Friday, 8 February 2013

Poodle On A Perch

The Biennale Art Project is an excellent example of the dedication shown by the City of Vancouver to increase the number and quality of public art installations that line our streets and parks.

The exhibits attract tourists through walking tours and photo opportunities, they encourage greener transportation by beautifying commuter routes and they inspire younger generations of artists, exposing them to alternative forms of expression and larger than life conversation pieces.

Some would say these installations are the sugar roses on Vancouver's frosted layer cake.
Communities inside the city are taking this initiative one-step further by commissioning their own works for public enjoyment. Commissions like the East Side Mural Project take regular urban landscapes and give them colour, history and purpose.

Main Street is no different. While most of the artistic activity occurs in studios, clubs, restaurants and coffee shops, the South Main community is looking to move its art out to the street.

A project has been in the works since 2009 to establish public art along the South Main Street Corridor. The endeavor, labeled "88 Blocks - Art on Main," began with a combination of pieces created by Instant Coffee. These works were produced under the title "A Bright Future."

The project is being funded by TransLink, the City of Vancouver and the Federal Government, with an estimated price tag of $97,000.

This week the second installment was erected near 17th and Main.

The latest installation, created by Montreal artist Gisele Amantea, is titled Memento. To describe it simply, the piece consists of a pole, a perch and a larger than life-size porcelain poodle replica. (see photo)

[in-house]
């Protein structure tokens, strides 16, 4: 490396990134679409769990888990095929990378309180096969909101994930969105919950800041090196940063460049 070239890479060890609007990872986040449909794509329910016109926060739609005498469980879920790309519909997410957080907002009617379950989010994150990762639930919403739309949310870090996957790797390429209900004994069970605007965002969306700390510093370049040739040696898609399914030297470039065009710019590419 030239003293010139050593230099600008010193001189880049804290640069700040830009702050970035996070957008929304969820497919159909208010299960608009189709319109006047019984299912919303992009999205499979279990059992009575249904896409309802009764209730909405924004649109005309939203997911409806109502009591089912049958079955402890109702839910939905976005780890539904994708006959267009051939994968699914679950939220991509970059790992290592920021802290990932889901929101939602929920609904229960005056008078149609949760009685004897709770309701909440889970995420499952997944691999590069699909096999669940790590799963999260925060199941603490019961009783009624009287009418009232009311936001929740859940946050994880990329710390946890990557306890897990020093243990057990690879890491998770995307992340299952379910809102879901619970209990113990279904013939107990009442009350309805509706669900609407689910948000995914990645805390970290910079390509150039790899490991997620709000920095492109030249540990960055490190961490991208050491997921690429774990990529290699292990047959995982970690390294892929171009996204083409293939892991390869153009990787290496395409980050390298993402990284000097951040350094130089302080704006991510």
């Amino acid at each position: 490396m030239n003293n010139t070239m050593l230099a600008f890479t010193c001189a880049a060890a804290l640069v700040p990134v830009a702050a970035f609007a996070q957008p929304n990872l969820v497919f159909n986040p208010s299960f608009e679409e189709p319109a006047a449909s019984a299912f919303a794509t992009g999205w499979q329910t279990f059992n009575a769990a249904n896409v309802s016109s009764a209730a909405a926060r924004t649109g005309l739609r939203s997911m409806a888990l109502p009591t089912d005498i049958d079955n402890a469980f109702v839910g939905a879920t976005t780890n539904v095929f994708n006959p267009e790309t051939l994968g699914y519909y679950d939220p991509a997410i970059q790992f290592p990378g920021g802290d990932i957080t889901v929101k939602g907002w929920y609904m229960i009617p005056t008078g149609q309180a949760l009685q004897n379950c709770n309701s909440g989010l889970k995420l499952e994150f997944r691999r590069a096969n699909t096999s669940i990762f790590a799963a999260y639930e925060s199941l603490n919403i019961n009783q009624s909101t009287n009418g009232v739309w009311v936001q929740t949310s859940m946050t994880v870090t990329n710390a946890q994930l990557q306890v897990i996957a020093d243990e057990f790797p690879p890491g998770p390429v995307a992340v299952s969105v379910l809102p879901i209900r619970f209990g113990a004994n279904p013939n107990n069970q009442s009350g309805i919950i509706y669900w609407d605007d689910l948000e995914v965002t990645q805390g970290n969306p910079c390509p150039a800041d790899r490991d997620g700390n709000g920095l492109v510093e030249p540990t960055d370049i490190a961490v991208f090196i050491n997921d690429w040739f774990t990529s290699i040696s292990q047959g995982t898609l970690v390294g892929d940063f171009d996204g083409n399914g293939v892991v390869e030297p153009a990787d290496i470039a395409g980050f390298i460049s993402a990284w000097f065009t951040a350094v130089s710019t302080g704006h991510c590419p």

So far, the installation has received mixed reactions from local residents, some of who are confused by the subject matter.
Amantea has clarified her choice of themes in the following public statement:
The poodle was chosen as a motif for the sculpture and other artworks in Memento because it is expressive of the general surroundings of the street. The poodle is not associated with a particular culture, and can therefore be enjoyed by a wide range of people along the street and in the surrounding neighbourhoods. The sculpture is based on and is a representation not of a living poodle, but rather of a porcelain figurine, the kind of object that might be found in any number of shops along Main St.
The project is a hot conversation piece, inciting direct dialogue and online reactions. The poodle has people talking about the role of art in society. From street buzz to twitter comments, an open discourse is emerging about what public art should entail. The poodle even has its own twitter account: @MainStPoodle.*

Next up for the project is a work by Germaine Koh.

*Favourite tweet from @MainStPoodle: "Have been cast in the new Star Wars movie! Chewie's cousin Poodacca. #BetterThanJarJarBinks"

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